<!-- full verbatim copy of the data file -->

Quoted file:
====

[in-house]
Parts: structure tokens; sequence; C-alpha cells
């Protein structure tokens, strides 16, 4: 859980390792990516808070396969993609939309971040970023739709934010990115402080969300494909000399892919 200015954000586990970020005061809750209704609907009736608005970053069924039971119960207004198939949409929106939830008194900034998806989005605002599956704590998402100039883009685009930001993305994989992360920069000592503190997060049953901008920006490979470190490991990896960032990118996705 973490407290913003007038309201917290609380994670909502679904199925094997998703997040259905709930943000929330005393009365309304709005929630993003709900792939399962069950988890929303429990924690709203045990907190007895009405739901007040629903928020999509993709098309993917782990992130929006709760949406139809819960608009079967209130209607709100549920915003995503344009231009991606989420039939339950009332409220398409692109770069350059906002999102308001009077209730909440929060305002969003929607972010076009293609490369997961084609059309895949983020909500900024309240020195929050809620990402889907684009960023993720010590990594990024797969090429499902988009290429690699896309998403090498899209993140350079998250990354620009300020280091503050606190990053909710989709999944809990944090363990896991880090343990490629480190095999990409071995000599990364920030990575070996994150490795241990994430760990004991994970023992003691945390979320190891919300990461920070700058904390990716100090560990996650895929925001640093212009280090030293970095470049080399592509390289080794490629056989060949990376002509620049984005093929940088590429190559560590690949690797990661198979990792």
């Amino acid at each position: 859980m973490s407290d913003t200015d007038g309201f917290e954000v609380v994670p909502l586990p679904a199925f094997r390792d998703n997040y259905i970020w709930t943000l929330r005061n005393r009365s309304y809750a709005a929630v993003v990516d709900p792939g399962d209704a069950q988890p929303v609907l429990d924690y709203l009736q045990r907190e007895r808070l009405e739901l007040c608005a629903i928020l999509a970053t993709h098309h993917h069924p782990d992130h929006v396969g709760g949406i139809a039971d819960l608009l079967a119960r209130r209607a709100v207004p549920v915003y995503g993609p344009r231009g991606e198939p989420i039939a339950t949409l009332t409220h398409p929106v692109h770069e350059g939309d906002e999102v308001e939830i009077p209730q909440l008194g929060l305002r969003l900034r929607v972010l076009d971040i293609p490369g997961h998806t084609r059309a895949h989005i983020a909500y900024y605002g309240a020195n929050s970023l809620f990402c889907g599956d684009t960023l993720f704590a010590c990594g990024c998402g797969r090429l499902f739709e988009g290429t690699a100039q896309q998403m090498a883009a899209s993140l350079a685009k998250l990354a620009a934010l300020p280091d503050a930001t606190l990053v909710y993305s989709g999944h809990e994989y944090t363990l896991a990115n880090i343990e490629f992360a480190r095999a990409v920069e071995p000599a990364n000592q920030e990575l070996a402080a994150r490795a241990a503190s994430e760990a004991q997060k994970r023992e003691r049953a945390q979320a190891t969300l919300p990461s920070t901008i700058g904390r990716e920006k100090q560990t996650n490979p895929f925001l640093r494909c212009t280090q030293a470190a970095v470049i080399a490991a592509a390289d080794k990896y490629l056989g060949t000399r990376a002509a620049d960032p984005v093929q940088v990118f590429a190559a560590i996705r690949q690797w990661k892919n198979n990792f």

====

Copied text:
[in-house]
Parts: structure tokens; sequence; C-alpha cells
């Protein structure tokens, strides 16, 4: 859980390792990516808070396969993609939309971040970023739709934010990115402080969300494909000399892919 200015954000586990970020005061809750209704609907009736608005970053069924039971119960207004198939949409929106939830008194900034998806989005605002599956704590998402100039883009685009930001993305994989992360920069000592503190997060049953901008920006490979470190490991990896960032990118996705 973490407290913003007038309201917290609380994670909502679904199925094997998703997040259905709930943000929330005393009365309304709005929630993003709900792939399962069950988890929303429990924690709203045990907190007895009405739901007040629903928020999509993709098309993917782990992130929006709760949406139809819960608009079967209130209607709100549920915003995503344009231009991606989420039939339950009332409220398409692109770069350059906002999102308001009077209730909440929060305002969003929607972010076009293609490369997961084609059309895949983020909500900024309240020195929050809620990402889907684009960023993720010590990594990024797969090429499902988009290429690699896309998403090498899209993140350079998250990354620009300020280091503050606190990053909710989709999944809990944090363990896991880090343990490629480190095999990409071995000599990364920030990575070996994150490795241990994430760990004991994970023992003691945390979320190891919300990461920070700058904390990716100090560990996650895929925001640093212009280090030293970095470049080399592509390289080794490629056989060949990376002509620049984005093929940088590429190559560590690949690797990661198979990792």
């Amino acid at each position: 859980m973490s407290d913003t200015d007038g309201f917290e954000v609380v994670p909502l586990p679904a199925f094997r390792d998703n997040y259905i970020w709930t943000l929330r005061n005393r009365s309304y809750a709005a929630v993003v990516d709900p792939g399962d209704a069950q988890p929303v609907l429990d924690y709203l009736q045990r907190e007895r808070l009405e739901l007040c608005a629903i928020l999509a970053t993709h098309h993917h069924p782990d992130h929006v396969g709760g949406i139809a039971d819960l608009l079967a119960r209130r209607a709100v207004p549920v915003y995503g993609p344009r231009g991606e198939p989420i039939a339950t949409l009332t409220h398409p929106v692109h770069e350059g939309d906002e999102v308001e939830i009077p209730q909440l008194g929060l305002r969003l900034r929607v972010l076009d971040i293609p490369g997961h998806t084609r059309a895949h989005i983020a909500y900024y605002g309240a020195n929050s970023l809620f990402c889907g599956d684009t960023l993720f704590a010590c990594g990024c998402g797969r090429l499902f739709e988009g290429t690699a100039q896309q998403m090498a883009a899209s993140l350079a685009k998250l990354a620009a934010l300020p280091d503050a930001t606190l990053v909710y993305s989709g999944h809990e994989y944090t363990l896991a990115n880090i343990e490629f992360a480190r095999a990409v920069e071995p000599a990364n000592q920030e990575l070996a402080a994150r490795a241990a503190s994430e760990a004991q997060k994970r023992e003691r049953a945390q979320a190891t969300l919300p990461s920070t901008i700058g904390r990716e920006k100090q560990t996650n490979p895929f925001l640093r494909c212009t280090q030293a470190a970095v470049i080399a490991a592509a390289d080794k990896y490629l056989g060949t000399r990376a002509a620049d960032p984005v093929q940088v990118f590429a190559a560590i996705r690949q690797w990661k892919n198979n990792f």